The Philae lander, the first spacecraft designed to make a controlled landing on a comet, failed to latch onto the surface, bouncing off the frozen body. New research reveals the vehicle likely scraped the side of a crater as it came to rest on the nucleus of the comet.

Data from the Rosetta Lander Magnetometer and Plasma Monitor (Romap) on-board the Philae lander is being studied, in an attempt to reconstruct what happened as the spacecraft bounced off the comet.

As Philae glided toward Comet 67P/Churyumov-Gerasimenko, mission planners monitored magnetic fields between the vehicle and its robotic companion. Small magnetic fields are generated by the vehicle and Rosetta, the orbiting "mother ship" for Philae, and their interaction can be seen in data. Astronomers normally remove this effect from readings, in order to eliminate "noise" from cometary effects and solar wind.

"Any motion of Philae in a magnetic field - even if it is small - can be seen by field changes in the measured magnetic field direction," Hans-Ulrich Auster of the Technische Universität Braunschweig, in Germany, and Romap co-principal investigator, said.

According to the new analysis, Philae successfully separated from Rosetta, rotating once every five minutes. The rotation later achieved a planned deceleration to one rotation every 8.5 minutes. At this point, the landing gear successfully deployed. Soon after, Romap was deployed on a boom extending from Philae. For seven hours, landing appeared to be going according to plan. At 10:34 a.m. EST, instruments recorded initial touchdown on the cometary surface.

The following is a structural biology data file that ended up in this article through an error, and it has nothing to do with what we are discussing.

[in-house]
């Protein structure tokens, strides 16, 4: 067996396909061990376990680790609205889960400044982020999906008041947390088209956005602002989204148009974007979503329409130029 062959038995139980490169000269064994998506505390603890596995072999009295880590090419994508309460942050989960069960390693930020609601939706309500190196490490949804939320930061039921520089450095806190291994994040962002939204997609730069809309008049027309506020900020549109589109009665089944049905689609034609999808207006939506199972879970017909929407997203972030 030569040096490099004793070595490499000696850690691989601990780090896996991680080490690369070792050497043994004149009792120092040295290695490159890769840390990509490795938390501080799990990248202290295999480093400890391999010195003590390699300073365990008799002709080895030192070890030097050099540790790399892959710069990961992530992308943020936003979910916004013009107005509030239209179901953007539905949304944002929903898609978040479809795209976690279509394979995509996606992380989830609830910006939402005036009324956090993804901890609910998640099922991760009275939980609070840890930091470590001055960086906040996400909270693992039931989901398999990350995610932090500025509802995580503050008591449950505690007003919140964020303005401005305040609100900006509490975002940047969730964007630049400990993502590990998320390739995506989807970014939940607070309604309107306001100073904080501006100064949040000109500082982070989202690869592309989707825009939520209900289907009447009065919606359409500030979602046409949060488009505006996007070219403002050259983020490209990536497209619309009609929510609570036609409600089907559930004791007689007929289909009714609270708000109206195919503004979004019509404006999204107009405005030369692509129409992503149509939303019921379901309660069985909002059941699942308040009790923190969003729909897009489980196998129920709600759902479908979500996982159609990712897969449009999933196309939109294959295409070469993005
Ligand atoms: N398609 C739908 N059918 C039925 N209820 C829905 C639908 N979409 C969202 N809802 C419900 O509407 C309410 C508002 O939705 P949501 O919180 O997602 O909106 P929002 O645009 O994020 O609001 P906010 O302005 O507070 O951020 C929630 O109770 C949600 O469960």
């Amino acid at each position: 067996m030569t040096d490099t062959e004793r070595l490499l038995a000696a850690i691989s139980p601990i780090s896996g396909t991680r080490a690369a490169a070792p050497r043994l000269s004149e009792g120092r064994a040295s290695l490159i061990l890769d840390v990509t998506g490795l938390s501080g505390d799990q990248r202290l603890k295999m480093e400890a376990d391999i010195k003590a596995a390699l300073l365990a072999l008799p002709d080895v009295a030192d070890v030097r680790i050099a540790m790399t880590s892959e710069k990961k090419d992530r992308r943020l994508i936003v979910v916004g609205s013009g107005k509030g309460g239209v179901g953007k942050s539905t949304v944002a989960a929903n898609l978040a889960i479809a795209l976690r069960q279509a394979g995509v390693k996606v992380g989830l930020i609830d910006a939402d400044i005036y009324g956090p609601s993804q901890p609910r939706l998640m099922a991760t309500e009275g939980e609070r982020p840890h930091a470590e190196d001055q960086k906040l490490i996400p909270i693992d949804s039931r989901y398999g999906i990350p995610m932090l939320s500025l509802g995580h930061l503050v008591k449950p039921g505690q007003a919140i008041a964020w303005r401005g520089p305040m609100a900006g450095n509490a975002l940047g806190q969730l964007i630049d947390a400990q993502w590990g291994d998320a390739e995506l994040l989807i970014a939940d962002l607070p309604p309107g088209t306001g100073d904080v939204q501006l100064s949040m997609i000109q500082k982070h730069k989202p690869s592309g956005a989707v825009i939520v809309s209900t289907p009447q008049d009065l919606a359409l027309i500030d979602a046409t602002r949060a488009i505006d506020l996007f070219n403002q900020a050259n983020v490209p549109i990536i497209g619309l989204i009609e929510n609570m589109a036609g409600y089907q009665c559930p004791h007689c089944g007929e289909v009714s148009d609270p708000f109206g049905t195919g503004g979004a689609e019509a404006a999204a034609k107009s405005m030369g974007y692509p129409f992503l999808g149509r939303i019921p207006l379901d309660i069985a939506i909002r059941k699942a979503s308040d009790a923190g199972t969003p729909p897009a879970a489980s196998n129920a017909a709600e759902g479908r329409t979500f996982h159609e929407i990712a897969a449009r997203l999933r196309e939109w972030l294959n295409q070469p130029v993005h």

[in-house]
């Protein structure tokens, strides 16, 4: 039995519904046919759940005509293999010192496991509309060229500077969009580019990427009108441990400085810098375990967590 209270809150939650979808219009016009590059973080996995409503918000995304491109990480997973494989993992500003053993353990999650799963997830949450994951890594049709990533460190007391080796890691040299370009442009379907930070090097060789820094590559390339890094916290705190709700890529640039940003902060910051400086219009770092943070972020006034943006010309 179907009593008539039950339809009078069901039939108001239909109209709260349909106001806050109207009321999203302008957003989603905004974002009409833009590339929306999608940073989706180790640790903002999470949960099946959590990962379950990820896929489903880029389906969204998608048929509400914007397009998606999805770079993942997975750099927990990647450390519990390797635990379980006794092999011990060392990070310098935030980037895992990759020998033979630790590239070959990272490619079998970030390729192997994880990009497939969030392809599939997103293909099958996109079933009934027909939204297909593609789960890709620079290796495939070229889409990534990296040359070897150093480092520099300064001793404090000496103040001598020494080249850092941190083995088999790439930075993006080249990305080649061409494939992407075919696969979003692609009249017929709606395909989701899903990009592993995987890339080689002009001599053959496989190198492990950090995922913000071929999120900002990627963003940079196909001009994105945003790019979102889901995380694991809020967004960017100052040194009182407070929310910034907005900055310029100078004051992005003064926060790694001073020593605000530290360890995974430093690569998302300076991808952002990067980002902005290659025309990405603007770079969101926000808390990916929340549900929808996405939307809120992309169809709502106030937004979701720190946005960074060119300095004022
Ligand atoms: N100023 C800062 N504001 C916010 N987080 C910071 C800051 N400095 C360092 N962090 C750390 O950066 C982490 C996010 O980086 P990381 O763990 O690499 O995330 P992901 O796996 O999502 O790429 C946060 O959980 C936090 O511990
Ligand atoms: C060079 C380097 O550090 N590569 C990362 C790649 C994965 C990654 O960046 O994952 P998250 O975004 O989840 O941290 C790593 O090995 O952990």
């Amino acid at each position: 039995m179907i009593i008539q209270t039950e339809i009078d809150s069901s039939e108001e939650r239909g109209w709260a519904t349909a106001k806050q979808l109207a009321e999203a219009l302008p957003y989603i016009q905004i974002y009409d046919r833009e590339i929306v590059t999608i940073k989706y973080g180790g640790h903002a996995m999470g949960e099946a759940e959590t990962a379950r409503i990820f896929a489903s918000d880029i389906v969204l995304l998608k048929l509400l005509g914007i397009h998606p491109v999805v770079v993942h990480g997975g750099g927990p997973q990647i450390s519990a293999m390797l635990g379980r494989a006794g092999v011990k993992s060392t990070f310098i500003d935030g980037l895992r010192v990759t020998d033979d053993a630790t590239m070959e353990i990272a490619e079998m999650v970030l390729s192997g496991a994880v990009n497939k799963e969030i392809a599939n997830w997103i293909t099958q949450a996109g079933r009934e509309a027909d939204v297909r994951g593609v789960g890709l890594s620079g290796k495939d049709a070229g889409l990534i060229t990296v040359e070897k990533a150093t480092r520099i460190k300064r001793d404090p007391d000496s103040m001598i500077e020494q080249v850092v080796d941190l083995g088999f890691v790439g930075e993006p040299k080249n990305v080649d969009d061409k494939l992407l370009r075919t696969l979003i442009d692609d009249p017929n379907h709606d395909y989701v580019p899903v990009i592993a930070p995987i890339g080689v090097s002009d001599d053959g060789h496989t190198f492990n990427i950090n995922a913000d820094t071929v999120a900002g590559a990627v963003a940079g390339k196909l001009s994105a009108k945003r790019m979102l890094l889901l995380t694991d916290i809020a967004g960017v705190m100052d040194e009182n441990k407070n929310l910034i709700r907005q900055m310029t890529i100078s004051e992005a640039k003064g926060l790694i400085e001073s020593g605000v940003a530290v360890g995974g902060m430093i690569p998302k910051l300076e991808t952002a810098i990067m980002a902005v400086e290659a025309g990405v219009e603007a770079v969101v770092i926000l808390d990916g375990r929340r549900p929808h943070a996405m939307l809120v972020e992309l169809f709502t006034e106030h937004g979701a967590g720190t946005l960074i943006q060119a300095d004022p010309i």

Readings from Romap indicate the rotational rate of the lander suddenly increased after touchdown, as the vehicle bounced off the surface. A flywheel in the lander was turned off by control electronics, and its angular momentum was transferred to the vehicle. For the next 40 minutes, the wayward spacecraft was spinning once every 13 seconds.

At 11:20 EST, Philae came into contact once more with the cometary surface. The patterns seen in the Romap data are consistent with collision between the vehicle and a crater rim or other outcropping of material.

"We think that Philae probably touched a surface with one leg only - perhaps grazing a crater rim - and after that the lander was tumbling," Hans-Ulrich told the press.

Philae stayed above the comet, tumbling once every 24 seconds, until striking the icy surface once more, at 12:25 EST. The vehicle likely came to rest on all three feet, near the site where it struck the comet for the final time.

"It was really an exciting and almost unbelievable excursion," Hans-Ulrich said.

Mission planners are still searching for the final resting spot of Philae, which is currently in hibernation mode, unable to gather enough solar energy to conduct experiments. Researchers hope the vehicle may come back to operation in March 2015, as the spacecraft and comet approaches the Sun.

Correction: Second contact made by Philae at 11:20 EST.

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